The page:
Wednesday, March 27, 2024

National monument on California-Oregon border will remain intact after surviving legal challenge


ASHLAND, Oregon (AP) — The Cascade-Siskiyou National Monument, a remote expanse of wilderness along the California-Oregon border, will not lose any of its acreage after the U.S. Supreme Court on Monday declined to take up two challenges to its expansion.

Logging interests and several counties in Oregon had asked the high court to strike down a 2017 addition to the monument. Their lawsuit claimed President Barack Obama improperly made the designation because Congress had previously set aside the land for timber harvests, the San Francisco Chronicle reported. By gaining monument status, the area won special protections, including a prohibition on logging.

The challenges to the expansion raised the additional, and broader, question of whether the president’s authority to create national monuments unilaterally under the Antiquities Act should be restricted, the Chronicle said. Critics of the 1906 law, who have commonly opposed bids for new designations, have argued it gives too much power to the executive branch. The Supreme Court decided not to address the issue.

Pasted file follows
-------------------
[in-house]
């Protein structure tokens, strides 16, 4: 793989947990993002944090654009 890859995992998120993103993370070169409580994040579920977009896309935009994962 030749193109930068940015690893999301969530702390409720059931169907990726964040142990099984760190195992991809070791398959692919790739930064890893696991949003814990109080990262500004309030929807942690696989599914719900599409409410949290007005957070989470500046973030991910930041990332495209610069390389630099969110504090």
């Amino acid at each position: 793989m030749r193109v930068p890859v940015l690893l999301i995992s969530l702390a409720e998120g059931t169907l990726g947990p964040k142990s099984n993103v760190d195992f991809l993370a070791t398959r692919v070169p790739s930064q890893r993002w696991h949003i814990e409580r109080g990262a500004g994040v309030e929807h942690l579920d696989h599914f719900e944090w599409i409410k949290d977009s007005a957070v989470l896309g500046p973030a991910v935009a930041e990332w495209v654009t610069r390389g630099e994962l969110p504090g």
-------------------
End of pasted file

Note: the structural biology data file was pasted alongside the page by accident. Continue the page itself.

“The monument and its expansion, it’s now the law of the land,” said Kristen Boyles, an attorney for Earthjustice, which represented groups supporting the expansion of the Cascade-Siskiyou National Monument. 

 ...At stake for logging companies with the monument designation was millions of board feet of timber that could be harvested there. The counties on O&C Lands stood to lose a cut of the revenue from timber sales.

“We’re disappointed the Supreme Court did not take this historic opportunity to provide balance to growing executive overreach on federal lands through the Antiquities Act, and legal clarity for our forests, communities and the people who steward them,” said Travis Joseph, president of the American Forest Resource Council, in a statement.  LINK

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